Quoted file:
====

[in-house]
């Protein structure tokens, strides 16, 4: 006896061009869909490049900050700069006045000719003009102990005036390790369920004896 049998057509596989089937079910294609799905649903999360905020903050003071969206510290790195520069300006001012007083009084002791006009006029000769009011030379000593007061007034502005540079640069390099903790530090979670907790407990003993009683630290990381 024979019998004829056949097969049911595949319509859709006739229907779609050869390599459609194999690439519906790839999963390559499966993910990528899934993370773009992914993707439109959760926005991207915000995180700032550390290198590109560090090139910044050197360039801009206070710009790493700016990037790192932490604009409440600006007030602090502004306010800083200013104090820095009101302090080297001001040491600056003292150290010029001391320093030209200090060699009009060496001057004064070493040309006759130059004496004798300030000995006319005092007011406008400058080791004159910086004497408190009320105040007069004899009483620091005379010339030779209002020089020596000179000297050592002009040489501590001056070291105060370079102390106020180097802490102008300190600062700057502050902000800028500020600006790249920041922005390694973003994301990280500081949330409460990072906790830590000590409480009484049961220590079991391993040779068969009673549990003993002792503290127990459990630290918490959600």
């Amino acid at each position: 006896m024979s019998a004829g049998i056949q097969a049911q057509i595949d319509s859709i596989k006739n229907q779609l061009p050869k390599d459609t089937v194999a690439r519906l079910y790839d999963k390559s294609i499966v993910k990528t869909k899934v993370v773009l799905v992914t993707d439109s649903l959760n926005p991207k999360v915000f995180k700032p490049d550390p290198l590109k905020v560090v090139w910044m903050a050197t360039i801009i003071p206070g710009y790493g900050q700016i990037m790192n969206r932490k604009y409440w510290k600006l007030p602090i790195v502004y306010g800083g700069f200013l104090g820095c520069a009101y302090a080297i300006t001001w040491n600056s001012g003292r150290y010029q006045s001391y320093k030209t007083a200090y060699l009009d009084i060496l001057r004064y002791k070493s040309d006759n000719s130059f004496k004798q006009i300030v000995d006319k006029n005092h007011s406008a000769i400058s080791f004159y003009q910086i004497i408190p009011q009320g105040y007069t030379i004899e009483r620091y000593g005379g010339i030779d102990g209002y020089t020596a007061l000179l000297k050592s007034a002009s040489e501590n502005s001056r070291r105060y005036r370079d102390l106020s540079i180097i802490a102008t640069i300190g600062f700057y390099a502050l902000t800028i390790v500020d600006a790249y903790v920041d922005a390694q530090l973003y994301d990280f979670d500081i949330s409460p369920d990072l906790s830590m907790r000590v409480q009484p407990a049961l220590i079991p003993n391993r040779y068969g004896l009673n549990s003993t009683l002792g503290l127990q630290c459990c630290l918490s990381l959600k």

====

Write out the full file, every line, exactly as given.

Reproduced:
[in-house]
């Protein structure tokens, strides 16, 4: 006896061009869909490049900050700069006045000719003009102990005036390790369920004896 049998057509596989089937079910294609799905649903999360905020903050003071969206510290790195520069300006001012007083009084002791006009006029000769009011030379000593007061007034502005540079640069390099903790530090979670907790407990003993009683630290990381 024979019998004829056949097969049911595949319509859709006739229907779609050869390599459609194999690439519906790839999963390559499966993910990528899934993370773009992914993707439109959760926005991207915000995180700032550390290198590109560090090139910044050197360039801009206070710009790493700016990037790192932490604009409440600006007030602090502004306010800083200013104090820095009101302090080297001001040491600056003292150290010029001391320093030209200090060699009009060496001057004064070493040309006759130059004496004798300030000995006319005092007011406008400058080791004159910086004497408190009320105040007069004899009483620091005379010339030779209002020089020596000179000297050592002009040489501590001056070291105060370079102390106020180097802490102008300190600062700057502050902000800028500020600006790249920041922005390694973003994301990280500081949330409460990072906790830590000590409480009484049961220590079991391993040779068969009673549990003993002792503290127990459990630290918490959600």
């Amino acid at each position: 006896m024979s019998a004829g049998i056949q097969a049911q057509i595949d319509s859709i596989k006739n229907q779609l061009p050869k390599d459609t089937v194999a690439r519906l079910y790839d999963k390559s294609i499966v993910k990528t869909k899934v993370v773009l799905v992914t993707d439109s649903l959760n926005p991207k999360v915000f995180k700032p490049d550390p290198l590109k905020v560090v090139w910044m903050a050197t360039i801009i003071p206070g710009y790493g900050q700016i990037m790192n969206r932490k604009y409440w510290k600006l007030p602090i790195v502004y306010g800083g700069f200013l104090g820095c520069a009101y302090a080297i300006t001001w040491n600056s001012g003292r150290y010029q006045s001391y320093k030209t007083a200090y060699l009009d009084i060496l001057r004064y002791k070493s040309d006759n000719s130059f004496k004798q006009i300030v000995d006319k006029n005092h007011s406008a000769i400058s080791f004159y003009q910086i004497i408190p009011q009320g105040y007069t030379i004899e009483r620091y000593g005379g010339i030779d102990g209002y020089t020596a007061l000179l000297k050592s007034a002009s040489e501590n502005s001056r070291r105060y005036r370079d102390l106020s540079i180097i802490a102008t640069i300190g600062f700057y390099a502050l902000t800028i390790v500020d600006a790249y903790v920041d922005a390694q530090l973003y994301d990280f979670d500081i949330s409460p369920d990072l906790s830590m907790r000590v409480q009484p407990a049961l220590i079991p003993n391993r040779y068969g004896l009673n549990s003993t009683l002792g503290l127990q630290c459990c630290l918490s990381l959600k």